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A few times a year, a news story appears about electric vehicles having high carbon emissions, throwing doubt onto electric vehicles' ability to play a major part in any low-carbon transportation future. With the New Year still young, let’s resolve to assess the data, get to the bottom of things, and stay well informed on all our low-carbon technology options.
Stories like this one highlight how power from coal-fired generating facilities partially powers electric vehicles, suggesting that clean electric vehicles are not quite here yet. That story focused on the Netherlands, which gets about 29% of its electricity from coal. And it’s true that coal-generated power flows through the electricity grid most everywhere. But the story could have done a much better job in answering the real question, which is whether (and where) electric vehicles are cleaner than their non-EV counterparts.
Luckily, there is a lot of data available to answer that question. The case of the U.S., where the electricity supply is even more coal-dependent in many areas than in the Netherlands, is quite instructive. A recent Union of Concerned Scientists study added up the carbon emissions through the vehicle life cycle and estimated U.S. vehicle carbon emissions as averaging 68 miles per gallon fuel economy equivalent, about two and a half times better than average gasoline cars. In places like California, the Pacific Northwest, and New York, where coal is a relatively small proportion of the energy mix, EVs were even cleaner. Even in regions of the country that are still big coal users, electric vehicles handily beat the average car on carbon emissions. This is true because electric vehicles are typically 3 to 5 times more efficient in using energy than combustion vehicles.
We took a look at the recent US EPA “eGrid” data on electricity generation carbon emissions. Then we combined this with data on where new electric vehicles are registered state-by-state. The figure below shows carbon emissions versus the percentage of electricity generation from fossil fuel sources for each state. The size of the bubbles represents electric vehicle sales in 2014. California is highest with almost 60,000 vehicles, and the other top-10 electric vehicle sales markets are also labeled. We use electric vehicle efficiency of 0.3 kWh per mile, which is the efficiency of the popular Nissan Leaf, and include factors like transmission losses and upstream energy emissions as EPA does.
Electric vehicle carbon emissions and fossil fuel energy source (and electric vehicle sales as size of bubbles), compared to gasoline vehicles in the U.S.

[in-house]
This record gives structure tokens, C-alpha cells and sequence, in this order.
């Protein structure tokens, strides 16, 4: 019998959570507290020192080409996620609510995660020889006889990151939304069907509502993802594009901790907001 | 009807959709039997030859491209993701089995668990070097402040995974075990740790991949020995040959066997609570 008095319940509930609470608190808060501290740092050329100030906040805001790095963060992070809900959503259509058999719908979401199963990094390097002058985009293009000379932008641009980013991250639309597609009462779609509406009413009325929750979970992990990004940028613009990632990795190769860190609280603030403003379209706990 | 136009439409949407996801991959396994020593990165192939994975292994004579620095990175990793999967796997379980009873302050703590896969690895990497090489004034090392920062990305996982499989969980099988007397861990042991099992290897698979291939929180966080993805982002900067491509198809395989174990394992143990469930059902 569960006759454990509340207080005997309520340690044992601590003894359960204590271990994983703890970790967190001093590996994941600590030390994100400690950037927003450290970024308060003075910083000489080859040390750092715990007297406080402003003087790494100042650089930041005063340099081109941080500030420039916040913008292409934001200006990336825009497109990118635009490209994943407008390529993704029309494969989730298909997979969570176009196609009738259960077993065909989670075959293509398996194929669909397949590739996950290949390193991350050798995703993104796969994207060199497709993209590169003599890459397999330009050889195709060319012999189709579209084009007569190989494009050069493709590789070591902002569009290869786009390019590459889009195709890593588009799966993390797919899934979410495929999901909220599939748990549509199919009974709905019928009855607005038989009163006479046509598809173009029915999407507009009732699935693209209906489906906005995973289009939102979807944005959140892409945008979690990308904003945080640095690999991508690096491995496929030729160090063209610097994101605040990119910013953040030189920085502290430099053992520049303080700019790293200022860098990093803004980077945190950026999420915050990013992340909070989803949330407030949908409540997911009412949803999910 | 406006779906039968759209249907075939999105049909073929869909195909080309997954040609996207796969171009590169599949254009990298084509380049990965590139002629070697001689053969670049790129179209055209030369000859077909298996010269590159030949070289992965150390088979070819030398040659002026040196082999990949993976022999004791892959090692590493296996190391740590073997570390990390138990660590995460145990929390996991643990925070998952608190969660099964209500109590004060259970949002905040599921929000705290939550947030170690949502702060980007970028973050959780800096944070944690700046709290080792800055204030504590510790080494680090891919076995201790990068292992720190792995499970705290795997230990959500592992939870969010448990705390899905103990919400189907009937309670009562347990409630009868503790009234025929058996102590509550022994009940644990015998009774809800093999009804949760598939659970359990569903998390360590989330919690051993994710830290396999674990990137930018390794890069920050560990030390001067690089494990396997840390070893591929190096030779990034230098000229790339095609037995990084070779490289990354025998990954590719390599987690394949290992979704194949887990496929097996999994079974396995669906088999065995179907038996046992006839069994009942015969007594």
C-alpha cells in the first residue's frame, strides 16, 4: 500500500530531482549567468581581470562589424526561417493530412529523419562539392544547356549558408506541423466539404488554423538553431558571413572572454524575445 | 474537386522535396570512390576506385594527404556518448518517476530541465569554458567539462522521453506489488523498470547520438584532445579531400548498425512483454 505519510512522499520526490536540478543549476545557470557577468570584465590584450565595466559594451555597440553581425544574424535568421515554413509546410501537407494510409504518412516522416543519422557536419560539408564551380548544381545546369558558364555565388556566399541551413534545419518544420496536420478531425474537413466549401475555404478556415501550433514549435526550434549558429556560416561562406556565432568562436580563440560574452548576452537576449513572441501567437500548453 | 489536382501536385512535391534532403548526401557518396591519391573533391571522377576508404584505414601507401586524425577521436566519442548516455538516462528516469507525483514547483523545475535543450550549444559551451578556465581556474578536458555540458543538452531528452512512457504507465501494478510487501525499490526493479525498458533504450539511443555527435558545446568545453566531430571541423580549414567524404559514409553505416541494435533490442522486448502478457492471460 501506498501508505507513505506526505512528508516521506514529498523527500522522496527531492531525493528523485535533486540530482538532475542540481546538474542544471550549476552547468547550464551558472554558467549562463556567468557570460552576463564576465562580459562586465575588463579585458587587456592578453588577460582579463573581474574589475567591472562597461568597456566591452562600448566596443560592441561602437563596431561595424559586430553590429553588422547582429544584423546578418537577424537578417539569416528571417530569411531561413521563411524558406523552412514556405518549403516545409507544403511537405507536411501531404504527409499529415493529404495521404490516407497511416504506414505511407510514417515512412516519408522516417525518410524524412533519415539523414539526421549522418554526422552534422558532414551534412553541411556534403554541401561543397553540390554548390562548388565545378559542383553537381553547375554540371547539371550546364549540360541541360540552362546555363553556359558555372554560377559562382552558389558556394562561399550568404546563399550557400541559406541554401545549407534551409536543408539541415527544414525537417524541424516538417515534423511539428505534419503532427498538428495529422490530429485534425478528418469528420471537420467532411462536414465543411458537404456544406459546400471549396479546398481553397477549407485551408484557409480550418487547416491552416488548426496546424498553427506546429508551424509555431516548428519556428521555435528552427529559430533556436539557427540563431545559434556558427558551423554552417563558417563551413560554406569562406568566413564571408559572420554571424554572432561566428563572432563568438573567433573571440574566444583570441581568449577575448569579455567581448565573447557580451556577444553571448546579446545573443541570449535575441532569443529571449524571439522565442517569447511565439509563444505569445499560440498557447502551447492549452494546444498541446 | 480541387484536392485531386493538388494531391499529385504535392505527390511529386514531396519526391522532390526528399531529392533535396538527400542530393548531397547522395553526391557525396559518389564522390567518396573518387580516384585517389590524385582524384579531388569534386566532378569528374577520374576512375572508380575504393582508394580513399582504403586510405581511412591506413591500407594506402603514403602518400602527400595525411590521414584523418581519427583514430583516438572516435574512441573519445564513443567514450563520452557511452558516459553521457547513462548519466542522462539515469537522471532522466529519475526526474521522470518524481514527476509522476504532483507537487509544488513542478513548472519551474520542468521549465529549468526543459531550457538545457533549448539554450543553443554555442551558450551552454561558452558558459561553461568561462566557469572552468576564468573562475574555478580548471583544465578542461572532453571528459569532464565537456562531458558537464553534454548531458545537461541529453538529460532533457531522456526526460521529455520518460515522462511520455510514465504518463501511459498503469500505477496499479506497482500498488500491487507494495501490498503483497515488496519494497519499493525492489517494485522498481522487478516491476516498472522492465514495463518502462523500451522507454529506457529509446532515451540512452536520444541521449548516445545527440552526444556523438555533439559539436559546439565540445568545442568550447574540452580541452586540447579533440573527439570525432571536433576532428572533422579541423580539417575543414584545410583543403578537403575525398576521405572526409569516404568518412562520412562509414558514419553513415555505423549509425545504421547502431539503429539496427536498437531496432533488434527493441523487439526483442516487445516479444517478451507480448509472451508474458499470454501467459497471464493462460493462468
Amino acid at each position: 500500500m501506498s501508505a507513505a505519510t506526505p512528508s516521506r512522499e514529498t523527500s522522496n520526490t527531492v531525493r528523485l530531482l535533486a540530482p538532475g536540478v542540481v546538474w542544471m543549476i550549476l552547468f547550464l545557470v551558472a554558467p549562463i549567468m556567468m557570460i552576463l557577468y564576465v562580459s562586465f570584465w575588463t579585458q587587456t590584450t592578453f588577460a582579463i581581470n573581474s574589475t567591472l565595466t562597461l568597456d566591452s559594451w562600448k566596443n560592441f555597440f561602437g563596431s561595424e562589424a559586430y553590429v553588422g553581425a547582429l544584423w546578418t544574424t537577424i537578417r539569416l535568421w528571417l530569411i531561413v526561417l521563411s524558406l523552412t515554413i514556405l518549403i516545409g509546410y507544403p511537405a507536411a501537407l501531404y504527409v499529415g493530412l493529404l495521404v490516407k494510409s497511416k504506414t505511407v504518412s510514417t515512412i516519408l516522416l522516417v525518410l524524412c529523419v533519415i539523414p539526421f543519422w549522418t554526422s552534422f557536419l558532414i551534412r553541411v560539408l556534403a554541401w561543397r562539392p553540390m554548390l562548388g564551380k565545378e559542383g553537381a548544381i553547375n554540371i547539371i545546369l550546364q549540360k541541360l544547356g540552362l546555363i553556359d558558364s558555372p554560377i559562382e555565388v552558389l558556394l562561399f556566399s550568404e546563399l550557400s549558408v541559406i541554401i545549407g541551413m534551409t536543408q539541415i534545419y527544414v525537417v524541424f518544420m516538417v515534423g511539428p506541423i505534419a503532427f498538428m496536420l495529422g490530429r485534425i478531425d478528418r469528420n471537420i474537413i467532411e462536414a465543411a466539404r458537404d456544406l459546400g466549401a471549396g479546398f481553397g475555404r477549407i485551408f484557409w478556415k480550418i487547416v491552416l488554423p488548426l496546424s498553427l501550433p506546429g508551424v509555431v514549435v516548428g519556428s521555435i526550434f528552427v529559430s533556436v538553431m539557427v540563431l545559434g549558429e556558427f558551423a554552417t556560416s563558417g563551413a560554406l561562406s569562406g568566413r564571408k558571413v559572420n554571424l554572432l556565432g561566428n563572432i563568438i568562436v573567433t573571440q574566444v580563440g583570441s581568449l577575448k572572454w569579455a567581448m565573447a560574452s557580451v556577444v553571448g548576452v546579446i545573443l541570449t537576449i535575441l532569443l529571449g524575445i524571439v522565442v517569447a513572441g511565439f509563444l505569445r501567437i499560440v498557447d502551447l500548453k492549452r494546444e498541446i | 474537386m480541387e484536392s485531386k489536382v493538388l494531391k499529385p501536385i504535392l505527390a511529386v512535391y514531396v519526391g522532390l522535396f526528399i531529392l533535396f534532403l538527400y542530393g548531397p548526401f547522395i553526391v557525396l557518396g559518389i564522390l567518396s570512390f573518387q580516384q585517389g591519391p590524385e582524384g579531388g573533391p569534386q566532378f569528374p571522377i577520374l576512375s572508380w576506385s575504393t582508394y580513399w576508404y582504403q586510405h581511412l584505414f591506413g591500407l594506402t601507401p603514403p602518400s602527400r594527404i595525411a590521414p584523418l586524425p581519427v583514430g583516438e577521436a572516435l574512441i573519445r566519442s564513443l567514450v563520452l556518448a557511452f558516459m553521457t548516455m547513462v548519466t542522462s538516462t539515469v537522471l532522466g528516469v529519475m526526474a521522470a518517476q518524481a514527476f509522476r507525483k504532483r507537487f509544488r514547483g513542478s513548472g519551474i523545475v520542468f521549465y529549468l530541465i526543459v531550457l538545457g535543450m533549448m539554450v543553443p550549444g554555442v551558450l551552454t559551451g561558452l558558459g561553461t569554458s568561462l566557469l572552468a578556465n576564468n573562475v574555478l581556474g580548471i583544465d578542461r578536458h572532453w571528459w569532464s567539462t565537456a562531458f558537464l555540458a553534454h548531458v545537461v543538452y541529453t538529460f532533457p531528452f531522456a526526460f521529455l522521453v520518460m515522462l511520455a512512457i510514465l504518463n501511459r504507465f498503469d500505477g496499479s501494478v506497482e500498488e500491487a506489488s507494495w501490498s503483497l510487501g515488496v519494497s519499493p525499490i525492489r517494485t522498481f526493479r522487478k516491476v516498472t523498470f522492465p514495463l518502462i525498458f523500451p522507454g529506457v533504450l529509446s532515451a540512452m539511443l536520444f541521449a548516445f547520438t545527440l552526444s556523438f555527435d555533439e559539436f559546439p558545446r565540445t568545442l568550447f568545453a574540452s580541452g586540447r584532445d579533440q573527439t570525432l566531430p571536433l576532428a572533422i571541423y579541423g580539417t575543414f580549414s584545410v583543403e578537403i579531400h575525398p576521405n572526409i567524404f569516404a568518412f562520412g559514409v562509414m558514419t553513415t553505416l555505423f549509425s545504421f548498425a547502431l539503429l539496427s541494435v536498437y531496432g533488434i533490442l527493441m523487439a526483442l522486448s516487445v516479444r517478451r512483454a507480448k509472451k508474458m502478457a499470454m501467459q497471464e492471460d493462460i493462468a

What we see, quite clearly, is that electric vehicles’ average carbon emissions tend to vary with the amount of fossil fuel (mostly coal and natural gas) in a state's electricity generation mix, but they are reliably lower than conventional gasoline vehicles. The chart also plots various US average gasoline vehicles from US EPA “Trends” and fueleconomy.gov data. Based on these data, the average U.S. electric vehicle has about 60% lower carbon emissions than the comparable 34-mpg conventional vehicle and about 70% lower emissions than the average 28 mpg car. And another way to show how much cleaner electric vehicles are than conventional cars is by comparison to highest-mpg gasoline-only car – the estimated 56-mpg 2016 Toyota Prius. Considering that light trucks are now over half of US light-duty vehicle sales, the average 20 mpg light truck is shown for context. As shown, the average U.S. light truck emits about twice as much carbon per mile driven as a Nissan Leaf in the states that have the highest coal generation.
Beyond already having lower emissions from the start, electric vehicles are the only vehicles that get substantially cleaner with age. How is this possible? Whereas conventional vehicles must burn whatever the oil industry refines and delivers to fuel pumps, with some ethanol blended in, electric vehicles are powered by a dynamic electric grid that keeps shifting to lower-carbon energy sources. The grid continues to get cleaner, shifting to more renewable sources, due to states’ renewable power regulations, carbon trading schemes (like RGGI and California’s), and, going forward, the federal Clean Power Plan. Of course, there are places that are also working to de-carbonize the vehicle fuel supply with low-carbon biofuels too, but the grid is de-carbonizing much quicker.
So the grid itself is turning over a new leaf. The primary energy generation that is transmitted on the U.S. electric grid, the world’s second largest, is shifting one power plant, wind farm, and solar array at a time. The data in the figure below from U.S. EIA show how, in just seven years, the U.S. grid has (1) reduced its share from coal by about a third, (2) increased its share from natural gas by 60%, and (3) steadily increased its share of low-carbon renewable plus nuclear power. The changes are coming fast enough that even the analysis and figure above (and really all other analysis) does not yet incorporate the lower 2015 CO2 emissions yet. Furthermore, as pointed out elsewhere, electric vehicles will enable and accelerate ever further greening of the grid.
Perhaps society at large is turning over a new leaf on electric vehicles. Consumers in many markets are increasingly turning to EVs. Electric vehicle sales are about double in 2015 versus 2014 in auto markets like China, France, the United Kingdom, and the Netherlands. And while electric vehicle sales are up, the grid emissions keeping getting lower.
So let’s resolve to track how this trend continues to keep further cleaning up electric vehicles’ already-low emissions. Perhaps we are all closer to accepting that electric-drive vehicles are not just the future’s low-carbon transportation option, but are also the lowest carbon option available in today’s vehicles.